It’s been so long since a new Sly Cooper game came out, one could be forgiven for thinking Thieves in Time is his “one last job” – that fateful errand that proves to be the undoing of so many retired crooks.
Perhaps it is so – Sly has been in a retirement of sorts, faking amnesia to be with his cop girlfriend Carmelita following the events of Sly 3. However, once pages of family heirloom and stealing guide the Thievius Raccoonus begin disappearing, Cooper is forced to join Bentley the turtle and the annoying hippo fella in a caper that involves travelling back through time to retrieve the sacred text.
Those familiar with Sly 2 or 3 will recognise almost everything offered here, for although the franchise is in new hands at Sanzaru Games (Sucker Punch has since moved on to the Infamous series), not a whole lot of new stuff has been introduced. Sly still sneaks about, picking pockets and clambering up all manner of vertical objects; Bentley zooms around on his bomb-launching wheelchair and hacks computers; and Murray continues to be irritatingly dense, but at least he knows how to punch.
Indeed, the game plays much as before: avoid detection by dim-witted guards or be prepared to throw down, play twin-stick shooter minigames to access computers, collect coins and bottles to unlock abilities, and punch the feistier animals in the face when they get in the way of the loot. The platforming is typically solid, with Sly able to hang from or anything that glows blue thanks to his thief sense, and all time periods are filled with amusingly-mannered and well-animated anthropomorphic creatures.
An expanded roster along the lines of Sly 3 is present too, with a reshuffled cast. Sly’s trips through time allow the player to complete some missions using an ancestor of the present-day Mr Cooper, each of whom has their own handy special moves. For example, the Wild West’s “Tennessee Kid” Cooper totes a rifle that’s handy for smiting enemies at anything up to medium distance, but he can also slide along railway tracks, which is great for covering large distances quickly.
Additional tools are at the player’s disposal in the form of costumes. As was the case with disguises in previous Sly installments, when worn in the time period of their origin, costumes allow Sly to walk directly past guards, his path unfettered. However costumes also confer special powers. The samurai armour found in Feudal Japan is fireproof and its accompanying shield may be used to bat fireballs back to their source, for example, while an archery outfit from Medieval England allows Sly to create new ziplines at specific points using roped arrows. The most satisfying to use is the jailbreak outfit, whose accompanying boulder-size ball and chain may be propelled at nearby objects to smash or set them in motion. Sly may also balance on top of the ball and roll it around to avoid nasties on the ground. To extend the game's length, new costumes may be used in visits to already-conquered levels to reach hidden areas.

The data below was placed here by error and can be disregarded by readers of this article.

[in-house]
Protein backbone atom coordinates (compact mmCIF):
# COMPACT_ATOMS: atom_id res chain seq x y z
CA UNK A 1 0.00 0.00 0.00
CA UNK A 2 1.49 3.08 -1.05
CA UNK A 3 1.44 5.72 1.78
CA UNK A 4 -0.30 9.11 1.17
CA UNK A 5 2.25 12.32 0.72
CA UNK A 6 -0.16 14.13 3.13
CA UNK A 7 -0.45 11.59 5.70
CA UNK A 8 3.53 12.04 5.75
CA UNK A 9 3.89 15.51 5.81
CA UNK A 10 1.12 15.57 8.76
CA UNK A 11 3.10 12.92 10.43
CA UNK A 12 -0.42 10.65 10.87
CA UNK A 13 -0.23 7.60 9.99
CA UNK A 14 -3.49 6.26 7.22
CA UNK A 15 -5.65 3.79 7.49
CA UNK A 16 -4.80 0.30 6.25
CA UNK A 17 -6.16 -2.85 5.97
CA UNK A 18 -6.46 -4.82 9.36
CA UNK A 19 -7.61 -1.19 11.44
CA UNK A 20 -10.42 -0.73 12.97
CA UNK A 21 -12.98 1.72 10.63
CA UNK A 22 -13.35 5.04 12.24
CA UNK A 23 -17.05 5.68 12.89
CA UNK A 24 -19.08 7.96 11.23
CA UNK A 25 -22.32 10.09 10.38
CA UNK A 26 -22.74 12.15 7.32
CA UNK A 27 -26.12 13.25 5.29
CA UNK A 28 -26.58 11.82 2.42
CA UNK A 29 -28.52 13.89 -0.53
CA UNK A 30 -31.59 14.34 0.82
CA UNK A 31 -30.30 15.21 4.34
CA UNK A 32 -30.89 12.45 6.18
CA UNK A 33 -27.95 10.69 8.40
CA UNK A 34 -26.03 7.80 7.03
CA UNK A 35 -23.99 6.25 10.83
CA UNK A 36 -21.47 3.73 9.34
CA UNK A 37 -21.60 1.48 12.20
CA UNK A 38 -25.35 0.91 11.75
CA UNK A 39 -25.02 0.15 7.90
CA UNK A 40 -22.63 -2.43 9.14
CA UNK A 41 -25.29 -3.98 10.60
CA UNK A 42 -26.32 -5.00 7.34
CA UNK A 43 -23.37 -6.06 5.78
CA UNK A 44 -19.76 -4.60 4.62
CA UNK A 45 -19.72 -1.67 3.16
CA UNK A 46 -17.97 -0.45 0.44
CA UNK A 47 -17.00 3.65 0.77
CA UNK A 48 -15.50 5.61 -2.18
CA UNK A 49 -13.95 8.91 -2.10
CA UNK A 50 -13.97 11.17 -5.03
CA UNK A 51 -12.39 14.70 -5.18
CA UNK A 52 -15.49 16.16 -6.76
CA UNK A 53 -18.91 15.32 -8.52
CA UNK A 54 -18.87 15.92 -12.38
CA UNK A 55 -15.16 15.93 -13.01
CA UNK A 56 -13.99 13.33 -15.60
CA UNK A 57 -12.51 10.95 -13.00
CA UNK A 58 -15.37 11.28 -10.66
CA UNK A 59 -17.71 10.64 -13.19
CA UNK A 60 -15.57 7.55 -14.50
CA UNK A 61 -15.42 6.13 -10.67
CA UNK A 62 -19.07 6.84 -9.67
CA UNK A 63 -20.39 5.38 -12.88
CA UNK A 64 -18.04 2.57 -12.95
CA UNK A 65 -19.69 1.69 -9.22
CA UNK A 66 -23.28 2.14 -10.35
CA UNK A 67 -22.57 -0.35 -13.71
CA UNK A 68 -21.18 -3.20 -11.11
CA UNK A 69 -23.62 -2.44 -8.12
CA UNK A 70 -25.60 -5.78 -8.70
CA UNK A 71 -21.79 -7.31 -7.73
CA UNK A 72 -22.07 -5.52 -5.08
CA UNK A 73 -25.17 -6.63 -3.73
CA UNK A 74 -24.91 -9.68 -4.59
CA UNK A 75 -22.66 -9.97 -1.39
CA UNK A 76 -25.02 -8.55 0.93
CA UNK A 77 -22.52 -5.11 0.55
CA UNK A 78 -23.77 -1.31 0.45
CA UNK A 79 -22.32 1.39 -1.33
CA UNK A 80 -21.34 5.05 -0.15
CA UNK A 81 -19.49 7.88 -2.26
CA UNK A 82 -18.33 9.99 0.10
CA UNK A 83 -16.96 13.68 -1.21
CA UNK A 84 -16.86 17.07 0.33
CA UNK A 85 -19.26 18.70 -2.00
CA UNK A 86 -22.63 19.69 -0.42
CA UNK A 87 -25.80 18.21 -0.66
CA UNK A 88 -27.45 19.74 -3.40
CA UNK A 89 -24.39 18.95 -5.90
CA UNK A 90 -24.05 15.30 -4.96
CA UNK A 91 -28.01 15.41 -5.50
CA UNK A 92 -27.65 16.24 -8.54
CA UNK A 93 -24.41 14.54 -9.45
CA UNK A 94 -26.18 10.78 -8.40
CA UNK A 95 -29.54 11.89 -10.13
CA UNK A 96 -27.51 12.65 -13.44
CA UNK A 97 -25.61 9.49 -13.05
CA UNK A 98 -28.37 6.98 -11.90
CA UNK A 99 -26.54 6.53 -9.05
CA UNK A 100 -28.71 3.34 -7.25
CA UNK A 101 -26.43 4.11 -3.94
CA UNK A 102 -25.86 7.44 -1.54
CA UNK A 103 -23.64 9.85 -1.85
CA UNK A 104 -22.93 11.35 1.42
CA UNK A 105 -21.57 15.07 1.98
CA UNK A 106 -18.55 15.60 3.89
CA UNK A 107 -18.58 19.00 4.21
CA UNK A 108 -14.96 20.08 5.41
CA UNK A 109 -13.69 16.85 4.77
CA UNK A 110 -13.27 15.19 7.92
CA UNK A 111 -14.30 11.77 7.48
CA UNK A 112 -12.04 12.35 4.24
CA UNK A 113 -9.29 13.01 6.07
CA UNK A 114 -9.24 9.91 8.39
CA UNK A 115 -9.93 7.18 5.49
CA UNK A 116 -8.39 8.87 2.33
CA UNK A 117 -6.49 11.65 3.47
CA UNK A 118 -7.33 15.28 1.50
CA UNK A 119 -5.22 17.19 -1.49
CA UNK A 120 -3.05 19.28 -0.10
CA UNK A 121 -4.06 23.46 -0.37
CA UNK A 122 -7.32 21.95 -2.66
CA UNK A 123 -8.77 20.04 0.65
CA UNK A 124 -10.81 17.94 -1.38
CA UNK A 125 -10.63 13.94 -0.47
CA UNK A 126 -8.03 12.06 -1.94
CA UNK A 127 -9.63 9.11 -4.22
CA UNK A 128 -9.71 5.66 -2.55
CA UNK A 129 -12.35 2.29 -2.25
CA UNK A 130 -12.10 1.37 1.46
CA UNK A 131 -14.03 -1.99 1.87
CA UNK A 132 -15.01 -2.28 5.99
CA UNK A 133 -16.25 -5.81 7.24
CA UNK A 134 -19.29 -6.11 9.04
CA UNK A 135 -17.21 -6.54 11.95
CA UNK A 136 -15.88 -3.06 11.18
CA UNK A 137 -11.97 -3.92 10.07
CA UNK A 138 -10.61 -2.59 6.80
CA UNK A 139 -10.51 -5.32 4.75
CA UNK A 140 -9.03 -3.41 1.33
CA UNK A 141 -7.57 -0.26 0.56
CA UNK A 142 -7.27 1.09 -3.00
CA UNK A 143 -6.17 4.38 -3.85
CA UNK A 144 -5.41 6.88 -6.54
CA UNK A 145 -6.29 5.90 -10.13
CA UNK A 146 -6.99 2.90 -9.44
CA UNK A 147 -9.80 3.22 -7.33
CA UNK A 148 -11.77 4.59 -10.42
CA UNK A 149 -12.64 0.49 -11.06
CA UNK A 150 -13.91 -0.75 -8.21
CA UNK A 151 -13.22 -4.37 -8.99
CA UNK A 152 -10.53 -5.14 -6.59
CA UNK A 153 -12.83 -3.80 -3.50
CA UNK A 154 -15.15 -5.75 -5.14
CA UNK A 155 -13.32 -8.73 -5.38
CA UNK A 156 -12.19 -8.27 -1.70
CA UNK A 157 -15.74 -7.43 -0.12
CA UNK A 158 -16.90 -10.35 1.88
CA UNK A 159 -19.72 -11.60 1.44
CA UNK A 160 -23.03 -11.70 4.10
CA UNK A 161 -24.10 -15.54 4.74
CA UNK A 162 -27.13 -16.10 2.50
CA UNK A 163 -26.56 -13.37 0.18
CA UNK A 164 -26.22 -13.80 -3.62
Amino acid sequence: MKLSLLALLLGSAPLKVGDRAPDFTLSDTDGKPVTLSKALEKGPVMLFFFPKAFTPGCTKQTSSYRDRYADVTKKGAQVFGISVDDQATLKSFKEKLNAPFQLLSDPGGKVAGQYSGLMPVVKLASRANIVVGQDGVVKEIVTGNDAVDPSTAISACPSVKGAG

The game's open world bits are allegedly double the size of that in any previous outing, but there isn’t much of interest to do outside of the missions other than simple environment puzzles or collect-stuff minigames, making it a largely frivolous addition. As usual, in the missions, gameplay variations beyond platform-y sneaking are slotted into the action fairly regularly, such as sudden FPS on-rails sections, timed challenges, or in one instance, a tedious rhythm game.
This is all fine except that it won’t hold anyone’s attention for too long. Thieves in Time is just far too easy, and most will breeze through its five main time periods (and bonus Carmelita campaign at the end) in pretty short order. The forgiving platforming, apathetic enemies, utterly basic stealth, pattern-based bosses, and generous checkpoint system see to that. Naturally, it’s a game designed to be very accessible to younger gamers so a brutal difficulty isn’t expected, but other things have been sacrificed in aiming for that demographic.
Simply put, the characters are just too dull, too black and white. While smoothly animated using an inviting cel-shaded cartoon aesthetic, many are completely personality-free in all other ways. Main characters including Sly are also cursed with flat, explanatory dialogue. Some very ordinary voice-acting does not help matters at all, nor do the weak quips and the slow, talking-head cutscenes. This is too bad, as each time period is introduced with a neat cartoon vignette, and the music, sound effects, and aforementioned enemy animations possess a lot of personality and hint at something deeper that is never explored.
In fact, the main cast is outclassed even by the environments themselves, which have much more elevation variation than previous games, and which are easily on-par visually with television cartoons. The first Sly Cooper game to be developed since the PlayStation 3 was released updates the series’ style well, and the resultant visuals possess a clean, defined, and handsome style.
That alone will give Thieves in Time a lot of traction with younger players, and the gameplay variety should also keep them entertained. It's a well-put-together, inoffensive, slick, straight-forward title that – new settings and graphics aside – just serves up more of the same old Sly Cooper play. But unless they are existing fans of the series just looking for a lot more of the same, adults are advised to try before they buy.